THE CHOW CHOW AS FOOD
Myths vs Facts
For years, I have been coming across the mention of Chow Chows in particular as a source of food in Asia. Coming from an academic environment in which all research must be substantiated, I have been searching for the source of this common belief for several decades.
In my search into the history of food in Asia, particularly in China, I learned that there is actually an academic discipline called “Nutritional Anthropology” which does in‐depth study of nutrition and the history of food in a variety of areas of the world, including ancient food consumption patterns. Much of what is set out below comes from Dr. Louis Grivetti at the University of California, Davis.
In many places, particularly in Asian countries, peoples’ culture is defined by what they eat, when they eat it, why it is consumed, where they eat, how their food is prepared, and the intricate relationships among these and other variables.
If you take a look at the history of food in China, you quickly learn that since some 2500 years BCE (this dateline is somewhat controversial, but at least as far back as 200 yrs BCE), nutrition was dictated by what is now known as Traditional Chinese Medicine (TCM) and is written in the Nei Ching, considered to be among the most important and interesting medical‐dietary texts to survive from antiquity. These writings have been influenced by TCM, Indo‐Chinese Ayurvedic medicine and the philosophies of Taoism, Confucianism and Buddhism.
Chinese medical practitioners as early as the 2nd century B.C identified differences in weather and climate, soil fertility, and terrain and noted that such geographical considerations effected health and disease. Generalized geographical conditions and basic health complaints were identified for five regions of China which included the North, South, East, West and Centre.
Also, these ancient medical practitioners identified four broad “nourishing” food categories that each had five foods listed as especially nourishing to the body and particularly useful when treating diseases and ailments. As well, some of the food prohibitions were unique (and both the nourishing and prohibited foods are still recommended to eat/avoid today). The four nourishing food groups are:
- GRAINS: beans (large varieties), millet (yellow glutinous), peas (small varieties), rice (non‐glutinous), and wheat;
- FRUITS: almonds/apricots, chestnuts, dates, peaches, and plums;
- VEGETABLES: greens (coarse varieties), leeks, mallows, onions, and scallions; and
- DOMESTICATED ANIMALS: chicken, dog, lamb, pig, and ox.
Other foods that were considered nutritious and recommended included soy products, fish, fish eggs, chicken eggs, duck eggs, goose eggs, goat, rabbit, turtle, sparrow, deer, bear, bullfrog, and so on.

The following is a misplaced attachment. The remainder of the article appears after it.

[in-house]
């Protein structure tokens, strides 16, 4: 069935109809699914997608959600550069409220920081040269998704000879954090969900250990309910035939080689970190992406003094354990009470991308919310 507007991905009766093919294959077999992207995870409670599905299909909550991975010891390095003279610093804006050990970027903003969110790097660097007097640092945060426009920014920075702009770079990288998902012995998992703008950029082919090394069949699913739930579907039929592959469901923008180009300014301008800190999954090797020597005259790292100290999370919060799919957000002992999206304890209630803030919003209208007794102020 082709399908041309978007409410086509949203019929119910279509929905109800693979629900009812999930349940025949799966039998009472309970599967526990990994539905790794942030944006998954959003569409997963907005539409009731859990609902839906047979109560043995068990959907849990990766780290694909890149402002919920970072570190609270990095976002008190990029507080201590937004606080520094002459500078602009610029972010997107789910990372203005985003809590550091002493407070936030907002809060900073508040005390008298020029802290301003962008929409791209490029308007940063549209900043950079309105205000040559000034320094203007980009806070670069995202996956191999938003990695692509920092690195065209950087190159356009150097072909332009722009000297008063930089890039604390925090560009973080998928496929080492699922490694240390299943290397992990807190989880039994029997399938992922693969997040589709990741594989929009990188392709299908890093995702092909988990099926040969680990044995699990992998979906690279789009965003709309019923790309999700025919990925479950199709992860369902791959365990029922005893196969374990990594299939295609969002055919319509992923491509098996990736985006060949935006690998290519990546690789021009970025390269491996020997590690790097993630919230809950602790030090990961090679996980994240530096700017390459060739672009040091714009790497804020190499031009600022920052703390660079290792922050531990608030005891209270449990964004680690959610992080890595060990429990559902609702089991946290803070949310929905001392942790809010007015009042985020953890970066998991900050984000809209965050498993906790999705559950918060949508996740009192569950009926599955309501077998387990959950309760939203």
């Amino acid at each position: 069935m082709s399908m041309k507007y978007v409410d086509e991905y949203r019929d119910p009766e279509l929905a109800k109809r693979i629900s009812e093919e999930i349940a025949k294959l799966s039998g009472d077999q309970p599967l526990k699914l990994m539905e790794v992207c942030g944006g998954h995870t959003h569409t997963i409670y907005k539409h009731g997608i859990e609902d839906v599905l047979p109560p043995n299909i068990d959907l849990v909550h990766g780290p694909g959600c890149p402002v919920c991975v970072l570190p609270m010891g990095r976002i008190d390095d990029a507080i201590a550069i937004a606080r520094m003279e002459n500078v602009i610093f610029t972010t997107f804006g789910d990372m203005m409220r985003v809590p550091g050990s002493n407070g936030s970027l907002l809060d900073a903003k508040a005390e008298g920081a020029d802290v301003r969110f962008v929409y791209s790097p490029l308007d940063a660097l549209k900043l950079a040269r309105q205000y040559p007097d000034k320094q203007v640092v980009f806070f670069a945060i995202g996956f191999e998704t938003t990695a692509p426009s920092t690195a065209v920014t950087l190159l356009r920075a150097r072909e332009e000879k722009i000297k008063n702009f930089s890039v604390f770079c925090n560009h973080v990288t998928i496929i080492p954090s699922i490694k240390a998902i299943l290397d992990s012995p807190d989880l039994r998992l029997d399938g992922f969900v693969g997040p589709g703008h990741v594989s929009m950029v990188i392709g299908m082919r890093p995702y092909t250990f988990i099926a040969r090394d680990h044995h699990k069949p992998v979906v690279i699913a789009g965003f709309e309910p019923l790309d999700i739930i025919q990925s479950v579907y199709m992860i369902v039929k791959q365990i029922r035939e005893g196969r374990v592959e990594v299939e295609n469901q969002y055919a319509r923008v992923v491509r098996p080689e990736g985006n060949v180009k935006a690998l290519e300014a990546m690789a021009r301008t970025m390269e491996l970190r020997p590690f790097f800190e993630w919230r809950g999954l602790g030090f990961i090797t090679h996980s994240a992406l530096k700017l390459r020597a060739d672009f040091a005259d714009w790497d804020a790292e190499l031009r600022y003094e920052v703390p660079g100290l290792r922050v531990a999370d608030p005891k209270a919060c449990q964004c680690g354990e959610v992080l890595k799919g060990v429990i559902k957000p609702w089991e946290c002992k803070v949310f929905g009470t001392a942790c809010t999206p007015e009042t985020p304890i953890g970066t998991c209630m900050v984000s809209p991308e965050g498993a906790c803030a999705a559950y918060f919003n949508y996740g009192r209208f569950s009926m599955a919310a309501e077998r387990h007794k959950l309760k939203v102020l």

The Chinese medical practitioners were of the opinion that good food and varied food types helped to keep the human body robust and healthy and less susceptible to external diseases.
If we look briefly at the history of animal husbandry in China, starting as early as the Shang Dynasty (aka Yin Dynasty), circa 21st century BCE, we find that the Chinese civilization was based in the northern central portion of the continent. This civilization lasted over 1500 years and was a period of rapid development (this is when a system of writing was developed) – much of the civilization was based on agriculture, augmented by hunting, followed by some animal husbandry. The two animals raised as primary food sources, as evidenced by burial mounds and use of bones as tools were pig and ox. Dogs were also raised at this time, but mostly as guarding/working animals and to some extent companions, although the further south one goes, the more evident it becomes that dog also figured into the human food chain more and more.
If we look forward to the Han Dynasty (3rd century BCE) during which time a significant amount of international trade was being undertaken along the Silk Road, between China and the Middle East & down into India, there has been an estimated number of some 400 different domesticated animals, including camels, pigs, goats, ox, etc. that were exchanged in and out of China. Most dogs were actually either caravan guardian dogs or being taken to as a precious gift to a noble of some sort.
So, if we consider then that according to archaeological and historical evidence that
(1) yes, dog was eaten, but not in preference to pig or ox;
(2) that less dog was eaten the further north in China one looks (this is true even today);
(3) that the Chow as a breed is considered to be a northern breed and probably originally developed in Mongolia;
(4) the Chow was considered to be a royal dog owned by nobility and warlords, not the general public.
The logical conclusion is that claims that Chows were a primary source of protein are unsubstantiated at best. Nevertheless, one could postulate that some Chows, sometimes, may have been eaten.
Furthermore, the ancient medical practitioners also made recommendations regarding the health of animals and amongst the recommendations are records about the rotation of herds of pigs and oz to feed on different grasses and grains – such is not so for dogs (or Chows). In fact, in Chinese medicine, the recommendation for dog health is a steady diet of meats and bones with some other foods that nourish the system, depending on the particular dog’s needs.